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New York City Schools Reverse Course, Reopen to In-Person Learning

The stunning about-face, which appears to have the blessing of Gov. Andrew Cuomo and union leaders, means children in pre-K and elementary school will return beginning next week 

NEW YORK CITY SCHOOLS will reopen for in-person learning after intense criticism from parents over the systemwide closure triggered by the city's climbing coronavirus infection rates – an increase that was not mirrored in schools, where positivity rates have hovered around 0.2%.

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"It's a new approach because we have so much proof of how safe schools can be, and this has come from real-life experience in the biggest school system in America right there in New York City," Mayor Bill de Blasio said during a Sunday news conference. "We feel confident that we can keep schools safe."

Under the new plan – a stunning about-face that appears to have the blessing of New York Gov. Andrew Cuomo and the city unions that represent teachers and principals – children in pre-K and elementary school will return beginning Dec. 7, and students with disabilities will return Dec. 10. For schools that have the space and staff, students will shift to in-person learning five days a week.

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City and school officials are still hammering out a plan for how students will return to middle and high schools. De Blasio said they expect to finalize those details in the coming days.

Notably, only the approximately 280,000 students who are currently signed up for the city's hybrid model, which had them learning in person two to three days a week and virtually the rest of the time. will be eligible for the new reopening.

In the days leading up to the systemwide closure, de Blasio had been under fire for the city's conservative positivity rate threshold of 3% – the threshold that triggered the closure of in-person learning.

[ READ: New York City to Close Schools ]

The Centers for Disease Control and Prevention and the World Health Organization recommend schools close if positivity rates go above 5%, but with lack of clear guidance at the federal level, states and school districts set their own standards – some comfortable with allowing positivity rates to go upward of 20%. New York state set its threshold for regional closures using a 9% positivity rate, but New York City had established its own, lower threshold.

De Blasio said that when the 3% threshold was originally established in August they didn't have the amount of information and data that they do now. He's yet to weigh in on setting a new positivity rate threshold, and it's likely city officials will base decisions on closures on a case-by-case basis moving forward. In addition, 20% of students and staff will be tested weekly, as opposed to the monthly testing regimen that schools had been using.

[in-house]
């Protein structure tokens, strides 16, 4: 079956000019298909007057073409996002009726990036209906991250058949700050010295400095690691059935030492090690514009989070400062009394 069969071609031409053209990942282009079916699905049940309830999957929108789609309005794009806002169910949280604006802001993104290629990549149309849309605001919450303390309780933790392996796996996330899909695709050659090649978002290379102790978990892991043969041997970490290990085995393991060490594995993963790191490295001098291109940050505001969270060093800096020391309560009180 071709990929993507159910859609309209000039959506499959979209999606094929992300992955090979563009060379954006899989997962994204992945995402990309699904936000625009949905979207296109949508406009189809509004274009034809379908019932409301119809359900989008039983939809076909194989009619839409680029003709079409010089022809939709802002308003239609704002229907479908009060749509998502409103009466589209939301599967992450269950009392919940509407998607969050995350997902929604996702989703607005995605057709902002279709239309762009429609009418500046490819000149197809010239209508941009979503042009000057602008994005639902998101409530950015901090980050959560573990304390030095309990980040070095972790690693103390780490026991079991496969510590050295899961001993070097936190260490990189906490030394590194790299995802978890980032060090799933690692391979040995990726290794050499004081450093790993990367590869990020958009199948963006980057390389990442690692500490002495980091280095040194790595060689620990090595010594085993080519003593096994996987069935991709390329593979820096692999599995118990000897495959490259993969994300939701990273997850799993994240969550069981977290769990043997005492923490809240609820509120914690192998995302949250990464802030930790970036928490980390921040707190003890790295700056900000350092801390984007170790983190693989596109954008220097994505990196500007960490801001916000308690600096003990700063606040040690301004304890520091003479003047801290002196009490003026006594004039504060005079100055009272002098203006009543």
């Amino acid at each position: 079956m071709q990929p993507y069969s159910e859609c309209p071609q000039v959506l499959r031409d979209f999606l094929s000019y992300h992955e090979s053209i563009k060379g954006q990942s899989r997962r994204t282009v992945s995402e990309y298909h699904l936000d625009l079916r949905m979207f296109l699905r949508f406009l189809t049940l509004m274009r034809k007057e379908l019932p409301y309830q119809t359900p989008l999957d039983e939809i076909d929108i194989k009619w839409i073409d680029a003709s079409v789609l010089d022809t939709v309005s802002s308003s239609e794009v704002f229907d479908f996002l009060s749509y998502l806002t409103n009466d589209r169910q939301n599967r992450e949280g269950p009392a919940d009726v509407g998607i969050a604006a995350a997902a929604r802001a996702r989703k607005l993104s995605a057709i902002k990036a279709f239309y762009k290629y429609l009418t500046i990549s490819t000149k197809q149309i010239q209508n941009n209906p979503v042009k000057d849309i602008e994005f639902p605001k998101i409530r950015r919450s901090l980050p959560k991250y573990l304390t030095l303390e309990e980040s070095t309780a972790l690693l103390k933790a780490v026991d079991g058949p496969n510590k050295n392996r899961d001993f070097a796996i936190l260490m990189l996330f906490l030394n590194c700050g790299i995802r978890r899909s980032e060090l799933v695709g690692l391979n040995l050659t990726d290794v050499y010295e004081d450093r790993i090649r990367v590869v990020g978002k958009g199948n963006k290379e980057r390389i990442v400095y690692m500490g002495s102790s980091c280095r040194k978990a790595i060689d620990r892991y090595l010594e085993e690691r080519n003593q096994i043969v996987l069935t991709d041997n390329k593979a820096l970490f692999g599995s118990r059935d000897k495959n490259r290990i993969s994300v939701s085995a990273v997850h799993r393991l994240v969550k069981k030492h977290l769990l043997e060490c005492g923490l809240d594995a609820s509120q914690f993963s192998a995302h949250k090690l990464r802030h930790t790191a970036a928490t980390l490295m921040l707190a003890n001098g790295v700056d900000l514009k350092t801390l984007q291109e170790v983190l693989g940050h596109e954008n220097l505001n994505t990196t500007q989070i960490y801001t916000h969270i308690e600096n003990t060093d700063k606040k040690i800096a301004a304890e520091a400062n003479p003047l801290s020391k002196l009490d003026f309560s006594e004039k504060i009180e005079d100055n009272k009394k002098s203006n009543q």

"Whatever happens ahead, we want this to be the plan going forward," de Blasio said Sunday. "We know what we didn't know over the summer, we know what works from actual experience."

[ MAP: The Spread of Coronavirus ]

The city's reopening plan is somewhat complicated by an overlapping plan for the state established by Gov. Andrew Cuomo that mandates schools in smaller geographic areas like towns close for in-person learning if they fall into a so-called "orange zone," defined by a 3% positivity rate based on state data of seven-day averages, which are calculated differently than the city's average.

As it stands, only parts of Staten Island fall into orange and red zones. De Blasio said some schools in communities there would likely remain closed for in-person learning.

"We are supportive of a phased reopening of schools in other neighborhoods as long as stringent testing is in place," said Michael Mulgrew, president of the United Federation of Teachers. "This strategy – properly implemented – will allow us to offer safe in-person instruction to the maximum number of students until we beat the pandemic."

The recent closing of the country's largest school system, which serves more than 1 million students, was a blow to what was becoming one of the biggest – and one of the only – success stories among big-city school districts fighting to safely reopen schools for in-person instruction amid an unrelenting pandemic.

Despite contentious debates between the mayor, union officials and parents over the summer, and several reopening delays, New York City was the only big city to return students back to in-person learning – only a handful of others have since followed.

[ MORE: School Closures Loom as Virus Spikes ]

The difficult and contentious decisions school and city officials are making across the country come amid mounting evidence that while COVID-19 infections can and do occur inside schools, schools are not the main drivers of increased infection rates. The data isn't perfect or as robust as public health officials would like, but that narrative is taking hold with more certainty – though schools appear to be bearing the brunt of the community spikes as some localities allow bars and restaurants to remain open for in-person dining as they also consider shuttering school buildings.

Randi Weingarten, president of the American Federation of Teachers, said New York City's school reopening plan "combines the best of what we have learned nationwide during COVID about how to keep staff and students safe and how to instruct young kids."

She was more direct about the shortcomings of the city's hybrid model, which many school districts across the country adopted as part of a reopening strategy.

"What hasn't worked is hybrid learning," she said. "Hybrid is disruptive to parents and educators and kids alike, and simultaneous livestream and in-school learning is an untenable pedagogical practice."


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